How a Criminal Past Can Implicate a Job Search in Tampa FL

Hunter Chamberlin as recently invited to be a guest speaker at the St. Pete College Titan Tuesdays to talk about how a criminal past can implicate a job search. If you know someone who is facing criminal charges, contact Hunter today for a free consultation at 813-444-4777 or via email at


Understanding the Legal Benefits and Disadvantages to Working as an Employee or Independent Contractor.

The new economy has ushered in a variety of opportunities for talented freelancers who know how to market their skills to businesses.  It’s not a hard sell for many either as companies strive to remain competitive by cutting costs while still delivering on quality.  

Having the flexibility to bring on additional workers only during surge production periods helps companies save money and stay responsive to an ever-changing market.  While the benefits of outsourcing are abundant, many businesses will always prefer to hire conventional employees for certain positions.  Here is a brief synopsis of the benefits and disadvantages of both conventional employment and freelance work as they relate to employment law.  

Standard Employees


The availability of corporate benefits is a key reason why you may choose conventional employment over freelancing.  You can expect companies to pay for all or part of your healthcare, workers’ compensation, social security and unemployment insurance.  Laws regulating these benefits offer some flexibility to small businesses that have less than 50 employees.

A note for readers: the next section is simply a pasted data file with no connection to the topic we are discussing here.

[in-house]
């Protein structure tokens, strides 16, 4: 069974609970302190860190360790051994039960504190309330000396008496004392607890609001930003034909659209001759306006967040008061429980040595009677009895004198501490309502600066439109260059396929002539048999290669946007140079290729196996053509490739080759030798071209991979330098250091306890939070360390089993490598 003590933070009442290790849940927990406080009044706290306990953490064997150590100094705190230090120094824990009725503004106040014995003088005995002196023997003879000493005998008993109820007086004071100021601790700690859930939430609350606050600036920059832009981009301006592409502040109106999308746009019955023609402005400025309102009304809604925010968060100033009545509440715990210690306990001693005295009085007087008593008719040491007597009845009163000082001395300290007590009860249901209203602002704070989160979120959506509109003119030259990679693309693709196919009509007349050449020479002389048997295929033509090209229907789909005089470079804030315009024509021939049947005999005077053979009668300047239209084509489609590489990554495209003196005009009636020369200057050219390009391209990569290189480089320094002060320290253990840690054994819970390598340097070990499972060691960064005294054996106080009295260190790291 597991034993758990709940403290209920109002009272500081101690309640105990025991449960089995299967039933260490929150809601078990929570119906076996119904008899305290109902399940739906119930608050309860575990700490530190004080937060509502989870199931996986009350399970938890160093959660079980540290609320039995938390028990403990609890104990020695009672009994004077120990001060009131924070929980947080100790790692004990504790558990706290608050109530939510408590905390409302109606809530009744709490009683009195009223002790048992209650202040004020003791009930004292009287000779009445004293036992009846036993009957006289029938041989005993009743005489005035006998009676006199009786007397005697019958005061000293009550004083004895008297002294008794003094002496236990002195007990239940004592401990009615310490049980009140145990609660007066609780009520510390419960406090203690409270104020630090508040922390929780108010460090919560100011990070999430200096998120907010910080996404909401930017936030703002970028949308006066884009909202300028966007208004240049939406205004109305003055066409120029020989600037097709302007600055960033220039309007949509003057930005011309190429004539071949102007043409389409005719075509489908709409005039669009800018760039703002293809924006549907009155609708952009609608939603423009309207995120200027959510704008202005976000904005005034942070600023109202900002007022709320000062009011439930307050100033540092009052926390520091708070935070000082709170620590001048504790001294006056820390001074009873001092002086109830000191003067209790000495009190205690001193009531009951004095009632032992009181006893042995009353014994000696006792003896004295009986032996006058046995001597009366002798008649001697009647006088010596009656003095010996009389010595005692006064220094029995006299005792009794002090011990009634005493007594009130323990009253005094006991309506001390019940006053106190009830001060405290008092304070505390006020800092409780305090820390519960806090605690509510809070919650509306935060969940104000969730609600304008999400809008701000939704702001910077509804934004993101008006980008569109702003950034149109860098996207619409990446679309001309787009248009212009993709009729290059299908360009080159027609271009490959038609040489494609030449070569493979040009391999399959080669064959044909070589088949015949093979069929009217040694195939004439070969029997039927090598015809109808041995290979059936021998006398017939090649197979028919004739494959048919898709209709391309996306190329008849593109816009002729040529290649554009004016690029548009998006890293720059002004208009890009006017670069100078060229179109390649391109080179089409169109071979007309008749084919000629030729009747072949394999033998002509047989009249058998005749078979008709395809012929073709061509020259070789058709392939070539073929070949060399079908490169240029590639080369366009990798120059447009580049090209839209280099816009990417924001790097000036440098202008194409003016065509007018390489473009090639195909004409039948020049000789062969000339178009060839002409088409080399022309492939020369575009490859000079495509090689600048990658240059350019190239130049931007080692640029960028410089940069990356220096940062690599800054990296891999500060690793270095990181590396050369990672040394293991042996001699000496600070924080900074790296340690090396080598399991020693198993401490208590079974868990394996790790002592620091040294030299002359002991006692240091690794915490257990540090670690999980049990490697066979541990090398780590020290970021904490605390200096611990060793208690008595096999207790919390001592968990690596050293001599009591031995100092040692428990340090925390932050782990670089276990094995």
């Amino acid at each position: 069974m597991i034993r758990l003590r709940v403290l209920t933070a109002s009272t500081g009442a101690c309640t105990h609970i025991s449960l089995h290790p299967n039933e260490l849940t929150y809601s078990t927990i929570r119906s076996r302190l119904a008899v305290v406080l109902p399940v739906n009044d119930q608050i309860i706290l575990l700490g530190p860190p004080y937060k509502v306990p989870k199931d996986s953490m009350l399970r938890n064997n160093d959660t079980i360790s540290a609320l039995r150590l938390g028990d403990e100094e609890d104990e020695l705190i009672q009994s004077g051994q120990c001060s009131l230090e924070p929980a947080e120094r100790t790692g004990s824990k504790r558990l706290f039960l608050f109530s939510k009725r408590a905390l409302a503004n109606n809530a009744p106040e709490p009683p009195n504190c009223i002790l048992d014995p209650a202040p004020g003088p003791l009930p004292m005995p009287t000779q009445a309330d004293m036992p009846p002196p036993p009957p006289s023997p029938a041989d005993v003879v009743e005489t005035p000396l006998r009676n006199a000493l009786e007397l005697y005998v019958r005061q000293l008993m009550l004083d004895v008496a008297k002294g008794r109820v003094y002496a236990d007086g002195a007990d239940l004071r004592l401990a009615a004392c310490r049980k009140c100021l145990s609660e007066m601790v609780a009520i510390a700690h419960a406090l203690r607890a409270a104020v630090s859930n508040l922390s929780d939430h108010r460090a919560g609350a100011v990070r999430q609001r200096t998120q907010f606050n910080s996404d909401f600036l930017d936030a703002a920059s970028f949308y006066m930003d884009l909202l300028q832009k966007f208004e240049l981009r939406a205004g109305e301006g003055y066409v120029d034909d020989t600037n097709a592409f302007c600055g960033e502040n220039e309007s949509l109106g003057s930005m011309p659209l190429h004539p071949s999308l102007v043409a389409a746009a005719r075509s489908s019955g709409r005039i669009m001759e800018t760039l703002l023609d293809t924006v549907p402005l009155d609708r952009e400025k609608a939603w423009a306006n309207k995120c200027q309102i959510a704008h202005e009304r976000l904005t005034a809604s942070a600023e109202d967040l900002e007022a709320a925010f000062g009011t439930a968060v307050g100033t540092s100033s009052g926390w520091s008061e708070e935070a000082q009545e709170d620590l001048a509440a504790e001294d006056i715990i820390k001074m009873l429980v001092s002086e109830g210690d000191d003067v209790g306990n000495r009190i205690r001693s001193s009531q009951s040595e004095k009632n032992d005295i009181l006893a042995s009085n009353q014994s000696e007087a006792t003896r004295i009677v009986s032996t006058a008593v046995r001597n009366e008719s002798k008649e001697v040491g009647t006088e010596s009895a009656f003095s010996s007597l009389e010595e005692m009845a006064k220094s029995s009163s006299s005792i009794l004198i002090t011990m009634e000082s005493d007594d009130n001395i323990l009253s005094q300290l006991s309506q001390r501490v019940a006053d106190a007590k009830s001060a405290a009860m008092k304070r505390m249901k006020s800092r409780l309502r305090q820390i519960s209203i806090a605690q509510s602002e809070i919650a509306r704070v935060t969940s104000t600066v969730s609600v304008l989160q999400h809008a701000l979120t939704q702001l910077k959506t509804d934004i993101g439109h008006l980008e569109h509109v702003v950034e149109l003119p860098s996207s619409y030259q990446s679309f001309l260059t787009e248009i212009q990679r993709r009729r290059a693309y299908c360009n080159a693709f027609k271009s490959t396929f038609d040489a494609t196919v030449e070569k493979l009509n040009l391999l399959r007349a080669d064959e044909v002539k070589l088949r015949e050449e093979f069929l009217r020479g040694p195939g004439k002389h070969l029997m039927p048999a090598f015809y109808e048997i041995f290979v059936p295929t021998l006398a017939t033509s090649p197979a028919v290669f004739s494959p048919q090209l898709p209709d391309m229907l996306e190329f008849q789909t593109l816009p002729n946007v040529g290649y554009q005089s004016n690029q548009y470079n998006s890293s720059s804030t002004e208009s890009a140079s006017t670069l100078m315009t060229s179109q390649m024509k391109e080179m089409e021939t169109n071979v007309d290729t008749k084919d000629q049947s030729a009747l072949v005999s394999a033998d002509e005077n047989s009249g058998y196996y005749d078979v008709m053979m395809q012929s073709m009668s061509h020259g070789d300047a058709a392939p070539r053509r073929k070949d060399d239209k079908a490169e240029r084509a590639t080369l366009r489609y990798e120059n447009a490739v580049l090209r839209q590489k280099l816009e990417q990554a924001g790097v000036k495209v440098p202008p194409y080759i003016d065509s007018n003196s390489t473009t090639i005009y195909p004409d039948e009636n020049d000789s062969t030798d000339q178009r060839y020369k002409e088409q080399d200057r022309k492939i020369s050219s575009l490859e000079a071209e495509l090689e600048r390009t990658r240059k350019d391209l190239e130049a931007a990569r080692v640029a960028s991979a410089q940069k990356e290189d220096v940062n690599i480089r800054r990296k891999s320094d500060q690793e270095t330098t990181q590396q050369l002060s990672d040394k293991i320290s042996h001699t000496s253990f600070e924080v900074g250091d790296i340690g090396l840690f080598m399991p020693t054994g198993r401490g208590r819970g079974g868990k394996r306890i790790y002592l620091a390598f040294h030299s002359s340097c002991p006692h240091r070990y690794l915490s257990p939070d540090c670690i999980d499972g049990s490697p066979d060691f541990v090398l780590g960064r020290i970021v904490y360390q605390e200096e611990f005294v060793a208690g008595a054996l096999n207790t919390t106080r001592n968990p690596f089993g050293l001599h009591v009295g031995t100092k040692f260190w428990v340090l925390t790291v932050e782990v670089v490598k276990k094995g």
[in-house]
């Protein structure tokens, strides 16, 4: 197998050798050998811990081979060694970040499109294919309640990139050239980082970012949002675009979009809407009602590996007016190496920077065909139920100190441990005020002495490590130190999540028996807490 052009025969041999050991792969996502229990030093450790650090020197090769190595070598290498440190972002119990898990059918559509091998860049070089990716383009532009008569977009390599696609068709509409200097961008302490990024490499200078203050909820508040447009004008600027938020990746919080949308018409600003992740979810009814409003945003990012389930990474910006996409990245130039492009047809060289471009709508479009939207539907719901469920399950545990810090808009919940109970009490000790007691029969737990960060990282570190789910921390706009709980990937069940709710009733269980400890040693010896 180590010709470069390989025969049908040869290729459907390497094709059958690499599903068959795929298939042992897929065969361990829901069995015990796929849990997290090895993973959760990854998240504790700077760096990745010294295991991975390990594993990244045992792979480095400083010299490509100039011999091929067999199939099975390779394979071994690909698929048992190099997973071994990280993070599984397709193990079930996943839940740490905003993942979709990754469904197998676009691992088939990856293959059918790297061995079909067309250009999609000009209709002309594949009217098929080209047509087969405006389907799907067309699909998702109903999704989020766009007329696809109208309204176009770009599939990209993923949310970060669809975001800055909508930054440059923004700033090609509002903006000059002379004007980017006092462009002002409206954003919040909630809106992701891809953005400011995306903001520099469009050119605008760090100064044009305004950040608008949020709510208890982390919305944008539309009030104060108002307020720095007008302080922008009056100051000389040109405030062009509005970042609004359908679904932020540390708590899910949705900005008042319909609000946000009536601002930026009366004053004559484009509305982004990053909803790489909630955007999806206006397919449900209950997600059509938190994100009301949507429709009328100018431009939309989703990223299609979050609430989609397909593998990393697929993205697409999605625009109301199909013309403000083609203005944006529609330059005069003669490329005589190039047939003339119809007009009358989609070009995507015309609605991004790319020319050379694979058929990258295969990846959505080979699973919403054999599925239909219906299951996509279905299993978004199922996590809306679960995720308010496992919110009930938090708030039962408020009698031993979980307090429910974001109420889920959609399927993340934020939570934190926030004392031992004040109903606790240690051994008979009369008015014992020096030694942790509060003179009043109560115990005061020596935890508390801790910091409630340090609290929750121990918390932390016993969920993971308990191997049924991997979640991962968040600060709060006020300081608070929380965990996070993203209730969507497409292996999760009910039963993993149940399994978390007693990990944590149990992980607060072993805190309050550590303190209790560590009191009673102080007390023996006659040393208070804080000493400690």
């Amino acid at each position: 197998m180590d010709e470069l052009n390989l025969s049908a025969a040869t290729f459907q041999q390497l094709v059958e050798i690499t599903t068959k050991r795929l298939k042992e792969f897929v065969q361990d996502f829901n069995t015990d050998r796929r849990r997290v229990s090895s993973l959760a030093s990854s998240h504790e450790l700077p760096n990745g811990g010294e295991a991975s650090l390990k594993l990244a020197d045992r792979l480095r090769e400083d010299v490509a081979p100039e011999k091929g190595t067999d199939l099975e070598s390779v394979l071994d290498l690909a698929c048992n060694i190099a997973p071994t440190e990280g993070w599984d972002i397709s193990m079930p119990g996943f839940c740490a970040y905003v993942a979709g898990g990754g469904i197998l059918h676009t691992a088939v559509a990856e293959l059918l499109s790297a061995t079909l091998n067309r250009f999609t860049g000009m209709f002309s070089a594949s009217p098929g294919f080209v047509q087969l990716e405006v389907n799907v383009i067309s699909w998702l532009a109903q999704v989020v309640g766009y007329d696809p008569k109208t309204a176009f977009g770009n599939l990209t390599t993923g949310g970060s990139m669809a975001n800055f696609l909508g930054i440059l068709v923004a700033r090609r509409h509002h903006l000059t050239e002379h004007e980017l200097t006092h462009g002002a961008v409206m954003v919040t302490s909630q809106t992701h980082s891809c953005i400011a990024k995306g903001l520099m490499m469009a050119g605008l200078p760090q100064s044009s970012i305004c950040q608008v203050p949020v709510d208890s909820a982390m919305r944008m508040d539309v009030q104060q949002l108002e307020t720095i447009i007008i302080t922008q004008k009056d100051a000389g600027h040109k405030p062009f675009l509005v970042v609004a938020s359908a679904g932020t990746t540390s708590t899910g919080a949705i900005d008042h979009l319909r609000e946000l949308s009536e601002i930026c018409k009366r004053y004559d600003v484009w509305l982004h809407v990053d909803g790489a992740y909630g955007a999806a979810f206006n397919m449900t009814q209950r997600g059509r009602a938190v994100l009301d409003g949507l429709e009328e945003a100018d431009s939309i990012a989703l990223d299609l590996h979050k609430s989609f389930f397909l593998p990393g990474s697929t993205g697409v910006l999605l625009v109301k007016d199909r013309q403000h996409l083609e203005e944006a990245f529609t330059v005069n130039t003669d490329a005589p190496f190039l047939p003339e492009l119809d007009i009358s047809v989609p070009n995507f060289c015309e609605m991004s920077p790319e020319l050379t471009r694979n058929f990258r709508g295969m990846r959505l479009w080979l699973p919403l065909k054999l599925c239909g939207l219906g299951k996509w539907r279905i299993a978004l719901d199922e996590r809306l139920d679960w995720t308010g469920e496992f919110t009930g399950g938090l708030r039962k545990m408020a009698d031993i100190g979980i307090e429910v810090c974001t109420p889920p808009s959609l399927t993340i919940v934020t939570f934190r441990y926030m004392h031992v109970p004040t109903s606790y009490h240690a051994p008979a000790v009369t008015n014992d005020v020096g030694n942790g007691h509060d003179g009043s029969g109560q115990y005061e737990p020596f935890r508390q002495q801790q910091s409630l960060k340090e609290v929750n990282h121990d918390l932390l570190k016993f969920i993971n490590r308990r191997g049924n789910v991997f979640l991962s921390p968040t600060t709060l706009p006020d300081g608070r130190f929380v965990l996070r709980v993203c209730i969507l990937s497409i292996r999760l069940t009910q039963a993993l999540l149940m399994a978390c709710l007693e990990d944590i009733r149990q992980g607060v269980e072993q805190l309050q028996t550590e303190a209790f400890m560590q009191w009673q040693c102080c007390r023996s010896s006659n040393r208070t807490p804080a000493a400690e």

As an employee, you also have full rights under federal labor laws.  While companies can and do fire employees, they cannot legally terminate employment for a reason that is protected under the nation’s labor laws. If you believe that you’re facing a wrongful termination situation, give us a call, and we will review your case.  As a reminder, you cannot legally be fired for the following:

  • Race
  • Color
  • Age
  • National origin
  • Religion
  • Gender
  • Physical or mental disability
  • Veteran status
  • Citizenship
  • Genetic information


Some disadvantages of being an employee rather than an independent contractor relate to company culture and management styles.  Employees are expected to be contributing members of teams that build brands through the development of distinct corporate cultures.  Depending on your manager’s leadership style, this often means following strict directions for how and where your work is accomplished.


Independent Contractors


As a freelancer, you are almost expected to charge higher hourly rates than the ones that are used to calculate the salaries of conventional employees.  The extra money is to compensate you for using your own desk space, supplies and equipment to accomplish work.  You will also experience more autonomy when it comes to performing project tasks.  Working from satellite offices and other remote locations is common.


Besides receiving no employment benefits, freelancers are not covered under labor laws. You won’t receive an employee handbook, but you’ll perform work according to an employment contract.  As an independent contractor, you’re usually accountable to clients for what you deliver per the contract and not necessarily how your work is accomplished.  This can be a source of contention for some company managers who want to direct your work or get you to do tasks that are not in your contract.  If you are accused of violating the terms of a freelance employment contract, contact us.  We can review your contract and advise you about the steps that you need to take to resolve the issue.